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I'm not a ruby expert and may be this will seem a silly question...but I'm too courious about an oddity (I think) I've found in RSpec matcher called match.

You know match takes in input a string or a regex. Example:

"test".should match "test" #=> will pass
"test".should match /test/ #=> will pass

The strange begins when you insert special regex characters in the input string:

"*test*".should match "*test*" #=> will fail throwing a regex exception

This means (I thought) that input strings are interpreted as regex, then I should escape special regex characters to make it works:

"*test*".should match "\*test\*" #=> will fail with same exception
"*test*".should match /\*test\*/ #=> will pass

From this basic test, I understand that match treats input strings as regular expressions but it does not allow you to escape special regex characters.

Am I true? Is not this a singular behavior? I mean, it's a string or a regex!


EDIT AFTER ANSWER:

Following DigitalRoss (right) answer the following tests passed:

"*test*".should match "\\*test\\*" #=> pass
"*test*".should match '\*test\*' #=> pass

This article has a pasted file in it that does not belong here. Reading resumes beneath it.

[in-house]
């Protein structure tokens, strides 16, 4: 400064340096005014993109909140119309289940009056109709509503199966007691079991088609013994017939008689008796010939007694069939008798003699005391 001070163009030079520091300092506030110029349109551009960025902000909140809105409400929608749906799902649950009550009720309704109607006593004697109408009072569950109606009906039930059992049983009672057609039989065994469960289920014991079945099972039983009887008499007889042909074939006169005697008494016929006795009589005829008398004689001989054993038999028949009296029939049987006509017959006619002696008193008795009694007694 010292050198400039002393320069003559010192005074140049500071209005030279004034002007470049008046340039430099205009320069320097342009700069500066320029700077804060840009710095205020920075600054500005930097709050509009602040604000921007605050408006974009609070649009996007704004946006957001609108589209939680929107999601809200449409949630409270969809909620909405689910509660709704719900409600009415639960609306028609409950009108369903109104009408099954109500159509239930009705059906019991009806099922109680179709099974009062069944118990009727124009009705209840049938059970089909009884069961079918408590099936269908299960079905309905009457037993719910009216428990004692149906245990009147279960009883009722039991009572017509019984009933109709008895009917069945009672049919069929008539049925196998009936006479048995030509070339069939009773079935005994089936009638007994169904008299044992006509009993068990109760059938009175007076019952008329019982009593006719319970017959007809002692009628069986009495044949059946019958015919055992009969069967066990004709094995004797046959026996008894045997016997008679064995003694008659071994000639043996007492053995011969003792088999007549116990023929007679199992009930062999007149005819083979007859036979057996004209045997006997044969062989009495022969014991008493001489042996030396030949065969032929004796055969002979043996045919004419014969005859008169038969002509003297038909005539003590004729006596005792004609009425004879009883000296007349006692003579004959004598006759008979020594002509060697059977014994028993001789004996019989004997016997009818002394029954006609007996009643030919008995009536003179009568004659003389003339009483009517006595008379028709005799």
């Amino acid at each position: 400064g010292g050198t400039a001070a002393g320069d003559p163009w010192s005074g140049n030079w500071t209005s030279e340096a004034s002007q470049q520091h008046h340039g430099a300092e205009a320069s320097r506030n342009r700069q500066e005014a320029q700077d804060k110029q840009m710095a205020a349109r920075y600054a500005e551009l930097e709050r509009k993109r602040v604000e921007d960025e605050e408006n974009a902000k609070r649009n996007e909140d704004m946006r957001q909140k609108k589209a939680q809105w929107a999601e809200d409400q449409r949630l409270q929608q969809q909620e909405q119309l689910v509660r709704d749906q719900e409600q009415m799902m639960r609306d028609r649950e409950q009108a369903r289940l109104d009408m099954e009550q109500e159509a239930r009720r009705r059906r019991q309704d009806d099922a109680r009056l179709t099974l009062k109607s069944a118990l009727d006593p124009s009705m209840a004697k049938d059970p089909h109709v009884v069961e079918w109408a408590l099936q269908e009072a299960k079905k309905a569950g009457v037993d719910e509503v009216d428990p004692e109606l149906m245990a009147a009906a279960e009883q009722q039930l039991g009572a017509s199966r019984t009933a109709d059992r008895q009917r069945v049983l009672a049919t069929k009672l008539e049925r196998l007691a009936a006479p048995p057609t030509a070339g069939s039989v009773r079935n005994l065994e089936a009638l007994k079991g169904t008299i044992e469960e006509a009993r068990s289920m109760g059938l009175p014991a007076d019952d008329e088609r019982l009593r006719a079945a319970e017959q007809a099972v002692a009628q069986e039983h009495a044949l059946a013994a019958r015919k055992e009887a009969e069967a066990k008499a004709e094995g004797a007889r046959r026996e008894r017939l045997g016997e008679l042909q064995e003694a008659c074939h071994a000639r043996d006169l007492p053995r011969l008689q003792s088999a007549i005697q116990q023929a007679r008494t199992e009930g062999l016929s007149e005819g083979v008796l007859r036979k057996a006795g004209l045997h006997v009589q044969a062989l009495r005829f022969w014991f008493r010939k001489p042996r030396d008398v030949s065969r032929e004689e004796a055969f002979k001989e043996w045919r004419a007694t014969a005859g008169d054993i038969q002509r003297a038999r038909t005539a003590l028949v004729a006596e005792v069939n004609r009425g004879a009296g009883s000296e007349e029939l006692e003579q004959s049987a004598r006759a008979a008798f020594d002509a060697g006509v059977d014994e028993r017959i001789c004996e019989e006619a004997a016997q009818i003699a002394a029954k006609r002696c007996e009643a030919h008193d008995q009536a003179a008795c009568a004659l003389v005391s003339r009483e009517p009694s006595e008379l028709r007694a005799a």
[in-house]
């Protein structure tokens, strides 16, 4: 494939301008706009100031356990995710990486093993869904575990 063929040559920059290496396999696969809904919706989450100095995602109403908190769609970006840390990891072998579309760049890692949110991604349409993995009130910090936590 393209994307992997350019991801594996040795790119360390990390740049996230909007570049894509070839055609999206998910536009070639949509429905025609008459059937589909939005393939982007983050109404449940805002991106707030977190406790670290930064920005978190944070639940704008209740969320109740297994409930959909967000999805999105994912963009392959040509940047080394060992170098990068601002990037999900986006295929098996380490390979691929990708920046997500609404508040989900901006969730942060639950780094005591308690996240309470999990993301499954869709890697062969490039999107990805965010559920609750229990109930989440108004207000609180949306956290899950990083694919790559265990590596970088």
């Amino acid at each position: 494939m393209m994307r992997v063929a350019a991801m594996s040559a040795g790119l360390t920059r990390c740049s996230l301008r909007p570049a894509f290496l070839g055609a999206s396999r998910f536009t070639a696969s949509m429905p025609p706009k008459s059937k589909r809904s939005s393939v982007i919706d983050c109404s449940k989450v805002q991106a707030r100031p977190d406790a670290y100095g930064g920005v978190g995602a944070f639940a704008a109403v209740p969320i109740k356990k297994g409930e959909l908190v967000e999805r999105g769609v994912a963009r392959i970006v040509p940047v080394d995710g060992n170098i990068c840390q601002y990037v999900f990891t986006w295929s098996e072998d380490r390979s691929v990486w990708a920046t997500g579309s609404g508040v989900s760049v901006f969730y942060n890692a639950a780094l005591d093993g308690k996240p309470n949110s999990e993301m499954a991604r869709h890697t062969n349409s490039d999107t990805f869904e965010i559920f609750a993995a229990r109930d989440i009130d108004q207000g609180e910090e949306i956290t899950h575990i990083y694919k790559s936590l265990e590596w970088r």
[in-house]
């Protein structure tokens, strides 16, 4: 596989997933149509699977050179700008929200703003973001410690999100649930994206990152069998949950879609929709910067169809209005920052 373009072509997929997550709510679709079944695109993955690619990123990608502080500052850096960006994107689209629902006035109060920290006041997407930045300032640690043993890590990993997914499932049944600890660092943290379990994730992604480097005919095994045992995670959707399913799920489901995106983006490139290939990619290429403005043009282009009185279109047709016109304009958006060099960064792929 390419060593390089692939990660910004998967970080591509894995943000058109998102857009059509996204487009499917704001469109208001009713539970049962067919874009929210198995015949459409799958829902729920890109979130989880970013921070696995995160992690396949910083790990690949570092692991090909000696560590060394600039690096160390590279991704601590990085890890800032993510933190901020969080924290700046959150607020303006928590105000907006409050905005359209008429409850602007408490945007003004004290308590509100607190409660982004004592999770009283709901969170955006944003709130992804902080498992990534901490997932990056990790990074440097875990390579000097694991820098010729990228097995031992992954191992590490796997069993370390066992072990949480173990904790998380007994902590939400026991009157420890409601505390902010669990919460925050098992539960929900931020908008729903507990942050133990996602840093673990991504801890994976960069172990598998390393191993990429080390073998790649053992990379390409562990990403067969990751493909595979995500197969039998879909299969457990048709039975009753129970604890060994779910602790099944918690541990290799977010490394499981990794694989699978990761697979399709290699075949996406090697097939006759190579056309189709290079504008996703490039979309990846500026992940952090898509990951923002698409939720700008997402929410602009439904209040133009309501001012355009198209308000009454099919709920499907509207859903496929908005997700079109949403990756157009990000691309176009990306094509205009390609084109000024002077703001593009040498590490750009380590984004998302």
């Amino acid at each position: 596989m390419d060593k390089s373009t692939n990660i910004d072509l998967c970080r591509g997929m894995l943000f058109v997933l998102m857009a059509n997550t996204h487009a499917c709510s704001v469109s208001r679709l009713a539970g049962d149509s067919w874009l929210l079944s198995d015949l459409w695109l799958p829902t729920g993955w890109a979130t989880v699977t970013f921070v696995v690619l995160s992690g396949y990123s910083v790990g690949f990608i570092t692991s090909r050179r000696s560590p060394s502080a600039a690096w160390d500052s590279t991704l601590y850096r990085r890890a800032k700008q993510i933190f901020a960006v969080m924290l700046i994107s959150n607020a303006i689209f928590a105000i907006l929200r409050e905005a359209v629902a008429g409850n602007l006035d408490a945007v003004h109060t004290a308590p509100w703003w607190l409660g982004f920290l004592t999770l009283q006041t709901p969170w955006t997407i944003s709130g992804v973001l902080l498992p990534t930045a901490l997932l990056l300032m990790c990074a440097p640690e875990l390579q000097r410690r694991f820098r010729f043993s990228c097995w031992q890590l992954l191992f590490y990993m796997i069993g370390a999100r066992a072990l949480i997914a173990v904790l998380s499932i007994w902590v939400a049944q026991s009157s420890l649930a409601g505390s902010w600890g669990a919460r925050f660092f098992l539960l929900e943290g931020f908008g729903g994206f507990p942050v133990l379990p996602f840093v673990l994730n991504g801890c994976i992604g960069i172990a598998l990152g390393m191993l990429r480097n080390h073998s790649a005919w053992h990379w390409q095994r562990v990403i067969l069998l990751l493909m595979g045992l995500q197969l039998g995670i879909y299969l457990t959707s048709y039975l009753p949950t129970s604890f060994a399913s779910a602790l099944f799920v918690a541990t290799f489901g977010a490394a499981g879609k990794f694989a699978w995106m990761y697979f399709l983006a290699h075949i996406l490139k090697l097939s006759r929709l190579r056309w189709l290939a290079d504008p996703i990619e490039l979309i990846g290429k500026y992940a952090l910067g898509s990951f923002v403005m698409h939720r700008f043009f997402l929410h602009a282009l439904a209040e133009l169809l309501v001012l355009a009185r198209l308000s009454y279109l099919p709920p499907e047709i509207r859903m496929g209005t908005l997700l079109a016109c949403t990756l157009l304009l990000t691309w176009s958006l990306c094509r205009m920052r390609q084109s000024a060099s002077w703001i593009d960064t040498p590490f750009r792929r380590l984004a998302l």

"*test*".should match /\*test\*/ #=> pass
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1 Answer

up vote 7 down vote accepted

What you are seeing is the different interpretation of backslash-escaped characters in String vs Regexp. In a soft (") quoted string, \* becomes a *, but /\*/ is really a backslash followed by a star.

If you use hard quotes (') for the String objects or double the backslash characters (only for the Strings, though) then your tests should produce the same results.

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Thanks you are right. I edited the question with the code tests you mentioned. –  empo Apr 24 '11 at 18:04
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You can also escape regexp like strings, e.g. %r{\*test\*} Not so useful with this because you still need backslashes, but found it invaluable when matching for / –  Ghoti Feb 11 '13 at 11:07
    
lightly related, but i ran into a similar issue - mine was around string comparisons containing escaped characters, `\nsome text\n' for example. fixed using double quotes to prevent rspec from double escaping. –  lfender6445 Jan 6 at 15:26
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